I was once told by a person at the pet store while buying bird seed that if I didn't keep the bird feeders full all the time for the entire year, that the birds that came to my feeders would die. Now, I travel alot, and often times my feeders don't get filled for weeks, sometimes months, and I don't see any dead birds staved to death on my back porch. But the day that I fill them, there are tons of birds back in my yard. So wouldn't one concluded that those birds aren't relaying on humans but are only opportunistic and willing to take advantage of easy food. So if nobody has a problem baiting/feeding the birds in your yard, how is it any different with this Snowy.

And saying that because it had been feed by humans means that it will be unable to live successfully in the wild and hunt for its self is completely ridiculous. That is implying that because it takes a couple of mice from the side of a gravel road that it forgets its natural instinct to hunt, its just not possible. Life as a whole is extremely adaptable, and will take any opportunities it can to survive. And by saying that any human contact immediately means a shorted life span to the creature is totally false.

And Matt, I have spent many years with biologist not just ornithologists, but wildlife biologists as well. I have worked with them on elaborate baiting techniques to bring whatever we are after closer, and sometimes with the goal of studying the animal to learn about it, we have done it all over the world, and I have worked with hundreds of biologists, so for you to say that you have talked to a couple of biologist that think it might not be a great idea, is like saying that you have talked to a couple of scientists that say the climate isn't changing, or a couple of priests that say the earth is only a couple thousand years old. I'm sorry but cherry picking what specialists have to say for the sake of your argument is just wrong.

And the black bears were being removed because they were KILLING people, not because the biologist thought, oh they won't be able to survive because we are feeding them. No they were coming into campsites, peoples yards, and sometimes even homes looking for food. That is why it is illegal in most states to feed predators that can kill you.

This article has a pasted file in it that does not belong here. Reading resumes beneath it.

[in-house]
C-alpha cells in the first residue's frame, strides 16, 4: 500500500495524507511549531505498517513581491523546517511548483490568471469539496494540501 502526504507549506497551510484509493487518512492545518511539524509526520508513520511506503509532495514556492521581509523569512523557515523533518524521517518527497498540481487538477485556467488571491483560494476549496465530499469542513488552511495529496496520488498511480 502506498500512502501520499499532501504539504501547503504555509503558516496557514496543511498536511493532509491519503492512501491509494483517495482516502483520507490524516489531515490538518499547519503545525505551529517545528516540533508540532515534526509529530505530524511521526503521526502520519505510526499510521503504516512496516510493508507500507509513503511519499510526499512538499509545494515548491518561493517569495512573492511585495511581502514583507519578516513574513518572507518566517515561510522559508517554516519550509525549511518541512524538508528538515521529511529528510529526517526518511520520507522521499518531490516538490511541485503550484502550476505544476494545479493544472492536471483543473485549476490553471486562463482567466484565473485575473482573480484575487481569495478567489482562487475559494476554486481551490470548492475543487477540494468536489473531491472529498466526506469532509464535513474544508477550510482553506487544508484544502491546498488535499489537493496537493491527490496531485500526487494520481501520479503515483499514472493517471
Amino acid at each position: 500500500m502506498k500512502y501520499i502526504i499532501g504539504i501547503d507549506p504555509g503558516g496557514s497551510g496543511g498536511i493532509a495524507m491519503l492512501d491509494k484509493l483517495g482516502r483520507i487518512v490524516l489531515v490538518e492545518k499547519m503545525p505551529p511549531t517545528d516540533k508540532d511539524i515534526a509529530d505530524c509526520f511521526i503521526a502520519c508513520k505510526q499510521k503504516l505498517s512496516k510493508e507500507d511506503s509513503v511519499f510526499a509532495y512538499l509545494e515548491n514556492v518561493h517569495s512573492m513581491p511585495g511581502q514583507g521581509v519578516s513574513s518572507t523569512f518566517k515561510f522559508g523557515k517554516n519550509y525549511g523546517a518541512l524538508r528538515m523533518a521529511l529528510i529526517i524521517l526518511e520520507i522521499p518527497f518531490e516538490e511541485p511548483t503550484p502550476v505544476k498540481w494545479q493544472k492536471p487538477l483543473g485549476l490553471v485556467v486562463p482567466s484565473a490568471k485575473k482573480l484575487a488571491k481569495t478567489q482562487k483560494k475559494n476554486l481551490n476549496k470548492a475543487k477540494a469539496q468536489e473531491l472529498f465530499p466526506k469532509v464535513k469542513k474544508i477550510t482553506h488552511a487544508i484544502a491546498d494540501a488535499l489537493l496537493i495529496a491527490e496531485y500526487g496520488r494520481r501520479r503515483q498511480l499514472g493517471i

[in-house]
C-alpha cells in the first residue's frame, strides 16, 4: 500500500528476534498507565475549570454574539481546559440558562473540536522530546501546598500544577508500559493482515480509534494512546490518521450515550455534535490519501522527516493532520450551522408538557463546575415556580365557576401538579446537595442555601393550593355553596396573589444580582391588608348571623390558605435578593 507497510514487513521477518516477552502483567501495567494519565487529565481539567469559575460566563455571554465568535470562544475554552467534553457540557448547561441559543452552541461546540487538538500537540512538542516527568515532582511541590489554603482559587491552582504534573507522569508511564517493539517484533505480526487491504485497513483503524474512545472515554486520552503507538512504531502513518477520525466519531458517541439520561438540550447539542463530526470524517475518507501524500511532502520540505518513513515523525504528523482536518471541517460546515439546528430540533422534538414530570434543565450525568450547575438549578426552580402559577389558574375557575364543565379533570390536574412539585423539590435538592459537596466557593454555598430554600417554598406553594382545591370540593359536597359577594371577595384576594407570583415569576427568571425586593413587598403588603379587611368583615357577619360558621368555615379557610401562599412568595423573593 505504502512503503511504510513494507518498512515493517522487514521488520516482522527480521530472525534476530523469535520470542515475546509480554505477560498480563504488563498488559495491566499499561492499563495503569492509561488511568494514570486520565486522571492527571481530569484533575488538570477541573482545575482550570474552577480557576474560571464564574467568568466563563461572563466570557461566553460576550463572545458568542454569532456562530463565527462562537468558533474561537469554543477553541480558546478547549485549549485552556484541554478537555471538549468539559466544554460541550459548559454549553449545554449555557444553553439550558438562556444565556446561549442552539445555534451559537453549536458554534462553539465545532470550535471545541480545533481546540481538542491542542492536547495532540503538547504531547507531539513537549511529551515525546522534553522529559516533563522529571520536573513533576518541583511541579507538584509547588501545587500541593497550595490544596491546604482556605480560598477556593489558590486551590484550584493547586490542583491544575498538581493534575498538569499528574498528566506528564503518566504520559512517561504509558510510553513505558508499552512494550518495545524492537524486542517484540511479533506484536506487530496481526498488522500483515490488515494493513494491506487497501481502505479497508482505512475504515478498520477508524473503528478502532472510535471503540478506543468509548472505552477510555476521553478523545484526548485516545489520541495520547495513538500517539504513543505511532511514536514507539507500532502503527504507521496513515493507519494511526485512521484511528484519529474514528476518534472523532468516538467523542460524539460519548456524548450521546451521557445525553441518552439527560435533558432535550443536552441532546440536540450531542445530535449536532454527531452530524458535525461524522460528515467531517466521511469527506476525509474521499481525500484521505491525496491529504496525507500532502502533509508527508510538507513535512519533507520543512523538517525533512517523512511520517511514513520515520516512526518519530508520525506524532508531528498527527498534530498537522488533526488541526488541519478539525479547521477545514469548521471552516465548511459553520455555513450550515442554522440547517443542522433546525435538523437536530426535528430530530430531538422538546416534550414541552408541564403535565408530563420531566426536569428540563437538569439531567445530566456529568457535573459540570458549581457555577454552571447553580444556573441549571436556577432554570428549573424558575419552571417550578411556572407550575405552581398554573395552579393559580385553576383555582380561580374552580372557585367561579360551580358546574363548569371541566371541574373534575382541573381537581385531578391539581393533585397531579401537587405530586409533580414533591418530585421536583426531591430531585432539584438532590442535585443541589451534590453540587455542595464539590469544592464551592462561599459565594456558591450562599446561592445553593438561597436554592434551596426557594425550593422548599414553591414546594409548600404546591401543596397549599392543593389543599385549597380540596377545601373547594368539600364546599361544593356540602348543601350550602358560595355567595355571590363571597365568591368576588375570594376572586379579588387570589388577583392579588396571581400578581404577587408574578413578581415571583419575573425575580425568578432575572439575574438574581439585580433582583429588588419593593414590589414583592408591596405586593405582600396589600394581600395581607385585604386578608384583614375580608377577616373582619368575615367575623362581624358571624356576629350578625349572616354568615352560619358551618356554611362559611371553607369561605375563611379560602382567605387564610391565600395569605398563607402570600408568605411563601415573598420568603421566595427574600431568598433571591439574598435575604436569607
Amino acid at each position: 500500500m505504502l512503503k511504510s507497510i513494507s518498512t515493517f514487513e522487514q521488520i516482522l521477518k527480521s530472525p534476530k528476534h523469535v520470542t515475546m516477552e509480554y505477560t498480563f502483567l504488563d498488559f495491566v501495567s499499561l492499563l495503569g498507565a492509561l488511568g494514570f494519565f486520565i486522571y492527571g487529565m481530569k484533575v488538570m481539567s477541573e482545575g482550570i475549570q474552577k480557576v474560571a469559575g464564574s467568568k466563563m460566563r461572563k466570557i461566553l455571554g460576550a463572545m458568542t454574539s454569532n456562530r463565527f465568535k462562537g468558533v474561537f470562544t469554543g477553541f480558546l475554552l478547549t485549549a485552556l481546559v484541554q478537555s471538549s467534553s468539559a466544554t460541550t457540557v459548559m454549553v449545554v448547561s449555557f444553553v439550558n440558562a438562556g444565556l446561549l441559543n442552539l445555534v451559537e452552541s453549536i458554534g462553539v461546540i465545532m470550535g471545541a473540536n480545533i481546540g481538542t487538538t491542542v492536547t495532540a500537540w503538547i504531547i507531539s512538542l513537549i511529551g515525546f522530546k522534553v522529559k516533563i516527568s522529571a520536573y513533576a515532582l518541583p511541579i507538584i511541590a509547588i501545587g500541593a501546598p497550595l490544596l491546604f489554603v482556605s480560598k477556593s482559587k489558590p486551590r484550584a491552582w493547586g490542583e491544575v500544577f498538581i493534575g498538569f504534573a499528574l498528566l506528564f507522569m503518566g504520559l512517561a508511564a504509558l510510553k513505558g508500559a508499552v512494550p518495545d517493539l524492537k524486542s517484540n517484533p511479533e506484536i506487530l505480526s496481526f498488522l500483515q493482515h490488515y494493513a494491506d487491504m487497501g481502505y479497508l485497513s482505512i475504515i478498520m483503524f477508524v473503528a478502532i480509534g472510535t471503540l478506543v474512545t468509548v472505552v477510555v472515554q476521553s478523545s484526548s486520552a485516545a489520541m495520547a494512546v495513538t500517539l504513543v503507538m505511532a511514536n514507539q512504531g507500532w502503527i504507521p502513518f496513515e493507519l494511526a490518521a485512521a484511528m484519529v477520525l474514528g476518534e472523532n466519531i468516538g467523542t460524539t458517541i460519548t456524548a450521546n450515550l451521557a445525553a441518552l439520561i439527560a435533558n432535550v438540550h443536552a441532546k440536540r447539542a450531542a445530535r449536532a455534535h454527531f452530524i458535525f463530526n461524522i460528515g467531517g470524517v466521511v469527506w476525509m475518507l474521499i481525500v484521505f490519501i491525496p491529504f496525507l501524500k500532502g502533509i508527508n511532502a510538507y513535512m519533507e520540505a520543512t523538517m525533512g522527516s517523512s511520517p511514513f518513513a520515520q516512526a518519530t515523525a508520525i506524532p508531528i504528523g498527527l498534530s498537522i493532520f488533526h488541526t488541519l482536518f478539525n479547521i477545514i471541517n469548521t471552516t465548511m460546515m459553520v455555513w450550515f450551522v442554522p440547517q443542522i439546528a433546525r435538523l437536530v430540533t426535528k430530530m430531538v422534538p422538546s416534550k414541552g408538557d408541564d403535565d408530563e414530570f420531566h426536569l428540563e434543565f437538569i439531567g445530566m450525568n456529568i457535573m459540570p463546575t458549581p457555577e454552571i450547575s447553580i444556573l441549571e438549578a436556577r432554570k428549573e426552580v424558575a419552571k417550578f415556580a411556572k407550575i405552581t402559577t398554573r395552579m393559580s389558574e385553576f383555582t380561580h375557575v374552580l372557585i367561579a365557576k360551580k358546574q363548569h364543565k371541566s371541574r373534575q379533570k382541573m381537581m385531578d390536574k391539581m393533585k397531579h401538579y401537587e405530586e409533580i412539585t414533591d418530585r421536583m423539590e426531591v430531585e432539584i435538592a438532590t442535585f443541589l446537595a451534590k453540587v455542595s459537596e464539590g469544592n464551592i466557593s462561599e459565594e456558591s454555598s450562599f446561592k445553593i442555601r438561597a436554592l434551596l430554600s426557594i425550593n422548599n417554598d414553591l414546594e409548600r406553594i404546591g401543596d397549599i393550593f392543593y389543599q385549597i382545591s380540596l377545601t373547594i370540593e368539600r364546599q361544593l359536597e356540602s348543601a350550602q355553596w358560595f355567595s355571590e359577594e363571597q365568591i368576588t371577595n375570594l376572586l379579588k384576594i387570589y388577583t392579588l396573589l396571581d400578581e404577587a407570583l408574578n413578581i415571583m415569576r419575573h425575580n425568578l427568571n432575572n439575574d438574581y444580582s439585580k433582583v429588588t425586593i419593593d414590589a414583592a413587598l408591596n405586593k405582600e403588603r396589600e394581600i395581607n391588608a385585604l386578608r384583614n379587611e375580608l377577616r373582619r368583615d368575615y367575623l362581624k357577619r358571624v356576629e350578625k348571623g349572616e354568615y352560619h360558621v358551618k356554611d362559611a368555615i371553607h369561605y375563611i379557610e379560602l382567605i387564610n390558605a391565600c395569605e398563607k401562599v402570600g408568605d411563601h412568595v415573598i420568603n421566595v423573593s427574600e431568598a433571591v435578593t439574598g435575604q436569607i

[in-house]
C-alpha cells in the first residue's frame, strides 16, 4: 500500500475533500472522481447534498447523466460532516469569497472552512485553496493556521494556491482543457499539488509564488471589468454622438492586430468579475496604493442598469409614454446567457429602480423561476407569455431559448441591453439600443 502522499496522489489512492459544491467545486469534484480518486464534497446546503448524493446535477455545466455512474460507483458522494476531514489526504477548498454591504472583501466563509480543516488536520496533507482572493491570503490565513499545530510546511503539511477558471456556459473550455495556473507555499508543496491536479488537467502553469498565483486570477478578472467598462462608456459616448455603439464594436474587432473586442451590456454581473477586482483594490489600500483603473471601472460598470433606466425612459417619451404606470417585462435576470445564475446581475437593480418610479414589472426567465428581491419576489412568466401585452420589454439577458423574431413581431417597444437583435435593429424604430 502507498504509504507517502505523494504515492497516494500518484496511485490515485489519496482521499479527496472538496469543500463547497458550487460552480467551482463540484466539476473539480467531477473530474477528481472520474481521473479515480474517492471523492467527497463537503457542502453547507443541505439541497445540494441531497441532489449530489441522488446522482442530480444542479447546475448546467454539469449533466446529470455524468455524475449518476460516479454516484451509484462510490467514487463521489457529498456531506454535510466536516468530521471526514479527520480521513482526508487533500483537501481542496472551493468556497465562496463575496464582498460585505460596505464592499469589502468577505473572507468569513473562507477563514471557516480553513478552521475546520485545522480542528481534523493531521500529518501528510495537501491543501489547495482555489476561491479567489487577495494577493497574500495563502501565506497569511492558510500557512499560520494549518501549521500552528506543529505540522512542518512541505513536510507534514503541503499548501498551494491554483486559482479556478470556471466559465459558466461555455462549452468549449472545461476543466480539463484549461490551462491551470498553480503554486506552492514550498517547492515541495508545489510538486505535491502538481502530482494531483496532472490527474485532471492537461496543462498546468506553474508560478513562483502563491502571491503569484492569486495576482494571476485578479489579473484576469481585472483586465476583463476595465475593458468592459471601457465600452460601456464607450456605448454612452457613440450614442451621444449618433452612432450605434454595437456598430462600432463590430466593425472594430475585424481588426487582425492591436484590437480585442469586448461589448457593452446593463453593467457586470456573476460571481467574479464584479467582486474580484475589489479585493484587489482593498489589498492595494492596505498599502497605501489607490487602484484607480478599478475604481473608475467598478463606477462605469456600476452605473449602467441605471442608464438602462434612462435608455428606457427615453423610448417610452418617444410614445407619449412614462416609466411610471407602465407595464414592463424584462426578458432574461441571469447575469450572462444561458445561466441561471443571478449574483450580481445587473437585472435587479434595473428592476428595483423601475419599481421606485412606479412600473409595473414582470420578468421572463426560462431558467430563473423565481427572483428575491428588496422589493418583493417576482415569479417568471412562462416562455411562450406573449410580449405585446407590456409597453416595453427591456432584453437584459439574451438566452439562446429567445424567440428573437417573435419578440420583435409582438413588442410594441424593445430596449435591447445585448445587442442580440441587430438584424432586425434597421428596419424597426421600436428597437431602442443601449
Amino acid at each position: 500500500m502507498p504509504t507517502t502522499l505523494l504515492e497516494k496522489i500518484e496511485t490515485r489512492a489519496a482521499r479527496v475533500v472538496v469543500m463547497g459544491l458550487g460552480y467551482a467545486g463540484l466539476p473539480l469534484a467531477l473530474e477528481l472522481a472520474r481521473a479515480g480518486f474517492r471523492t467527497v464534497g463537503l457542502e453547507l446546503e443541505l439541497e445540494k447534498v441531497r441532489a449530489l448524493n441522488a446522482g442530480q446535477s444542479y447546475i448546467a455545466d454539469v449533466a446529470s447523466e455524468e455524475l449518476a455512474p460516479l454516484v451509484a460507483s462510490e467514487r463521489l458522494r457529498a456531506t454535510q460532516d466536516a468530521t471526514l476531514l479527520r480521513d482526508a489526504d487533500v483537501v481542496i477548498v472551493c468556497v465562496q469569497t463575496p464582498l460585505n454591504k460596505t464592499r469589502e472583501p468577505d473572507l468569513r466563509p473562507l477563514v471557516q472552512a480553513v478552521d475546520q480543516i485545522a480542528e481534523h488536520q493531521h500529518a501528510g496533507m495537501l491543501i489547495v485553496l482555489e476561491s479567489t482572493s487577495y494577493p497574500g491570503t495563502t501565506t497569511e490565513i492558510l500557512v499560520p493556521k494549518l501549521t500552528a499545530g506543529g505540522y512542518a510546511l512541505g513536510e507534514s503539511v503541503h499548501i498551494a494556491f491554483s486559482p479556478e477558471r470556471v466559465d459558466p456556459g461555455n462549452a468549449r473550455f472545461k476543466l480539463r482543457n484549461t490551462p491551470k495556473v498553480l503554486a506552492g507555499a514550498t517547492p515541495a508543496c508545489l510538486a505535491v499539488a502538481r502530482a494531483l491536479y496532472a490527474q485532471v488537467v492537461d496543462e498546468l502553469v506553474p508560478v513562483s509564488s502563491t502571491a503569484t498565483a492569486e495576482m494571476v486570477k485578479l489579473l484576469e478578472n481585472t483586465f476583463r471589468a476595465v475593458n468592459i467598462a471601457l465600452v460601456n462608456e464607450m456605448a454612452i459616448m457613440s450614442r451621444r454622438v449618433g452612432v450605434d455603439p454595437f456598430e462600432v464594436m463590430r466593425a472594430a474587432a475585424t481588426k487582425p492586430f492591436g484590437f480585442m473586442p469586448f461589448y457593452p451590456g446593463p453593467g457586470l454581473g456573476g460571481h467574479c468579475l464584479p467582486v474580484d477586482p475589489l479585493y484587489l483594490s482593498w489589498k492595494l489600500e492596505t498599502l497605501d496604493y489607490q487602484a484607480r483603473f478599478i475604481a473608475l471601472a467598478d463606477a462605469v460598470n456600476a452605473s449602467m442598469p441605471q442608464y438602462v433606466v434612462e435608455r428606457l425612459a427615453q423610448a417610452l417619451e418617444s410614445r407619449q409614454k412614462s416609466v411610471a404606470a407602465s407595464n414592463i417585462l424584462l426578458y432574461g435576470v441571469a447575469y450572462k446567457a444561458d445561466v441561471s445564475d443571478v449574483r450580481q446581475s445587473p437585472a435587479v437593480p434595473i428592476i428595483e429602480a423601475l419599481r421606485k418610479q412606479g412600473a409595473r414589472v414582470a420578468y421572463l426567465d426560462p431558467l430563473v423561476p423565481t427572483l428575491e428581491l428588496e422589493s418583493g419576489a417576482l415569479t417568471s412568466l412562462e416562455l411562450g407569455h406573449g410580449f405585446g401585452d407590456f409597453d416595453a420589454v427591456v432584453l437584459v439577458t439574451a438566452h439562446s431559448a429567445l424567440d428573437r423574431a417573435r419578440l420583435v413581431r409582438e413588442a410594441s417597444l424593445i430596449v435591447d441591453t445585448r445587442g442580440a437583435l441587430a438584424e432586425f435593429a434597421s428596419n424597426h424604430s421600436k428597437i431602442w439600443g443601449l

Overall I hope that everyone that does ever feed any kind of animal does realizes that they are stepping into a world that has huge responsibility, but I can't see how anybody can make the case that feeding your backyard birds is ok, while feeding the snowy owl is not.



Feb 17, 2011 at 03:49 PM
mlorenz26
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p.3 #15 · Question regarding ethics in relation to baiting for photographic opportunities


brede wrote:
Sadly there is no difference between baiting/feeding of a raptor and some other animal that seems to be "acceptable" to bait and feed.

I was once told by a person at the pet store while buying bird seed that if I didn't keep the bird feeders full all the time for the entire year, that the birds that came to my feeders would die. Now, I travel alot, and often times my feeders don't get filled for weeks, sometimes months, and I don't see any dead birds staved to death on my back porch. But the day that I fill them,
...Show more




I wasn't cherry picking to state my argument, I was providing an example of the recent behavior that was witnessed by a State of Illinois Official. The ornithologist I communicated with also communicated with other State Officials that recommend, write, research, and implement Wildlife and Natural Resource actions and plans in Illinois. When baiting for research and survey purposes there are protocols, procedures and permits that have to be followed, I know that because I have worked on several research projects around the U.S. as a Wildlife Technician.


Matt



Feb 17, 2011 at 11:53 PM
Tlazer
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p.3 #16 · Question regarding ethics in relation to baiting for photographic opportunities


As we talk about "baiting or feeding" it is not that the bird will forget how to hunt or become dependent on humans, it is about putting the bird or animal in an enviroment and stimulating a set response that WE want for our enjoyment, and not what the animal would normally do. Case in point would the owl, would he be along the side of road as much as he is if he wasn't being fed? I would think the chance of getting hit by a vehicle goes up dramatically, yes I know birds get hit all the time and I am not disputing that, but what happens when the bird spots a car stopping on the other side of the road and fly's across the road to beg for food only to get hit by a truck coming past? What then, would you be proud of yourself?

For those who say the professional's do it, the picture in Nat Geo and other magazines as well as covers are of baited animals, SO WHAT!!!! Just because a professional does it does NOT MAKE IT RIGHT, as many of them I am sure are not ethical. So what you are saying is if the professional photographer climbs into a cage with a bear and get mauled, it is ok for you to do it, because look at the shot he got of the bear running at him teeth barred just before he got attacked? I know this is extreme and some of you will comment, but trying to make a point that just because someone else does something doesn't make it right.